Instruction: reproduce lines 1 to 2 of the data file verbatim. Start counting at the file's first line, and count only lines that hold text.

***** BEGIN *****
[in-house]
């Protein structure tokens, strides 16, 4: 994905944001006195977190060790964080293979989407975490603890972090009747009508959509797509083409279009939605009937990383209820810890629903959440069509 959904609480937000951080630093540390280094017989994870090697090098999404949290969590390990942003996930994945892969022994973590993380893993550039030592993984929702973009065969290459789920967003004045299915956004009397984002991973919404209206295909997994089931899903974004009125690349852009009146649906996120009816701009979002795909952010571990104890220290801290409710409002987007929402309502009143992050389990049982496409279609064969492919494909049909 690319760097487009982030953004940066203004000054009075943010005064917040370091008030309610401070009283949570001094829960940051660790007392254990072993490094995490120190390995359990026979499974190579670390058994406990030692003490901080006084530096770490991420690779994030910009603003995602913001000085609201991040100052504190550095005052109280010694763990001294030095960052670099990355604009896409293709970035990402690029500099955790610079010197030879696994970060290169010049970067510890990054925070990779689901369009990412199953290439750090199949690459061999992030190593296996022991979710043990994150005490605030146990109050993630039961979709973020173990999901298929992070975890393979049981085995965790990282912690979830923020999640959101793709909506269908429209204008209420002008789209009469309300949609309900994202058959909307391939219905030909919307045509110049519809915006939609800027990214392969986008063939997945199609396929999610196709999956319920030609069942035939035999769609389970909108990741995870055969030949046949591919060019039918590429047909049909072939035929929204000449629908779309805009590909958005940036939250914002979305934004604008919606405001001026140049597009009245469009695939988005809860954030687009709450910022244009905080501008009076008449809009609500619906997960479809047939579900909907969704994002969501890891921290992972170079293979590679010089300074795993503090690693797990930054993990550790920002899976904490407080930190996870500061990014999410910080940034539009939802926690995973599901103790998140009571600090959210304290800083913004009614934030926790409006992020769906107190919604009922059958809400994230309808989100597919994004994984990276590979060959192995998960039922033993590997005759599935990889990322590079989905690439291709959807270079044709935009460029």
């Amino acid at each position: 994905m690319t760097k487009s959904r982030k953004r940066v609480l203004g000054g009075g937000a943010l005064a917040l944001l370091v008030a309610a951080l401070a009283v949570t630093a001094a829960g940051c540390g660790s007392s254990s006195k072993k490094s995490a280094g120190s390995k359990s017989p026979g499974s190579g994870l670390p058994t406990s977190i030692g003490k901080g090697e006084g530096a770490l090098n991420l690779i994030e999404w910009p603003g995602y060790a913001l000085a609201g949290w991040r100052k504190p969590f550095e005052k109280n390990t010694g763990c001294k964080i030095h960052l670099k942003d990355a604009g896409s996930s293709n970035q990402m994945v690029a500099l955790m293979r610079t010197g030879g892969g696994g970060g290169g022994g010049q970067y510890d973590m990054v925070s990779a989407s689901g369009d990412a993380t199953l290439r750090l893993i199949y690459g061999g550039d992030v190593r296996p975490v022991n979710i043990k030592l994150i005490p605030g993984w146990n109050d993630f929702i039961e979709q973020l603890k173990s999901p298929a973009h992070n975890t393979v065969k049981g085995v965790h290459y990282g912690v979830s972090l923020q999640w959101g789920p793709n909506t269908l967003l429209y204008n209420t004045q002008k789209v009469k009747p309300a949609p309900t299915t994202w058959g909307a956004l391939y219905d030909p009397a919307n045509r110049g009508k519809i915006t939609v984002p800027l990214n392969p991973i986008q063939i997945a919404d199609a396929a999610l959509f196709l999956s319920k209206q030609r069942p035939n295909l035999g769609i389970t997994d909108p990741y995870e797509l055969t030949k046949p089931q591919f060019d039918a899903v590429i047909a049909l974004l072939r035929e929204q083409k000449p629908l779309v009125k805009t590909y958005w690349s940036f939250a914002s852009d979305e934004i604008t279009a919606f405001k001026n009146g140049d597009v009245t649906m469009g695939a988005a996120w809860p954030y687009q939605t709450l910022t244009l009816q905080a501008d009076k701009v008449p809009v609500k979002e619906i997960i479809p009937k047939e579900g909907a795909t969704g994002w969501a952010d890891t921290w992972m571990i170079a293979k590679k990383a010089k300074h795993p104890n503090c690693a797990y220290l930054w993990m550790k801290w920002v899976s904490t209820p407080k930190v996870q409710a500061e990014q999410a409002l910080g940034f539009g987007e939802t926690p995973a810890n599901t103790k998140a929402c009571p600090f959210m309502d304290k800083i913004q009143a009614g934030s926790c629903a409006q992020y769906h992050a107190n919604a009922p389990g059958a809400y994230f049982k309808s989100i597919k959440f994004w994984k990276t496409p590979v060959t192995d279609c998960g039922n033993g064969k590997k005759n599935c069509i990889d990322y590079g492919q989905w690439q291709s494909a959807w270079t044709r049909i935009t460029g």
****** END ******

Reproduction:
[in-house]
């Protein structure tokens, strides 16, 4: 994905944001006195977190060790964080293979989407975490603890972090009747009508959509797509083409279009939605009937990383209820810890629903959440069509 959904609480937000951080630093540390280094017989994870090697090098999404949290969590390990942003996930994945892969022994973590993380893993550039030592993984929702973009065969290459789920967003004045299915956004009397984002991973919404209206295909997994089931899903974004009125690349852009009146649906996120009816701009979002795909952010571990104890220290801290409710409002987007929402309502009143992050389990049982496409279609064969492919494909049909 690319760097487009982030953004940066203004000054009075943010005064917040370091008030309610401070009283949570001094829960940051660790007392254990072993490094995490120190390995359990026979499974190579670390058994406990030692003490901080006084530096770490991420690779994030910009603003995602913001000085609201991040100052504190550095005052109280010694763990001294030095960052670099990355604009896409293709970035990402690029500099955790610079010197030879696994970060290169010049970067510890990054925070990779689901369009990412199953290439750090199949690459061999992030190593296996022991979710043990994150005490605030146990109050993630039961979709973020173990999901298929992070975890393979049981085995965790990282912690979830923020999640959101793709909506269908429209204008209420002008789209009469309300949609309900994202058959909307391939219905030909919307045509110049519809915006939609800027990214392969986008063939997945199609396929999610196709999956319920030609069942035939035999769609389970909108990741995870055969030949046949591919060019039918590429047909049909072939035929929204000449629908779309805009590909958005940036939250914002979305934004604008919606405001001026140049597009009245469009695939988005809860954030687009709450910022244009905080501008009076008449809009609500619906997960479809047939579900909907969704994002969501890891921290992972170079293979590679010089300074795993503090690693797990930054993990550790920002899976904490407080930190996870500061990014999410910080940034539009939802926690995973599901103790998140009571600090959210304290800083913004009614934030926790409006992020769906107190919604009922059958809400994230309808989100597919994004994984990276590979060959192995998960039922033993590997005759599935990889990322590079989905690439291709959807270079044709935009460029």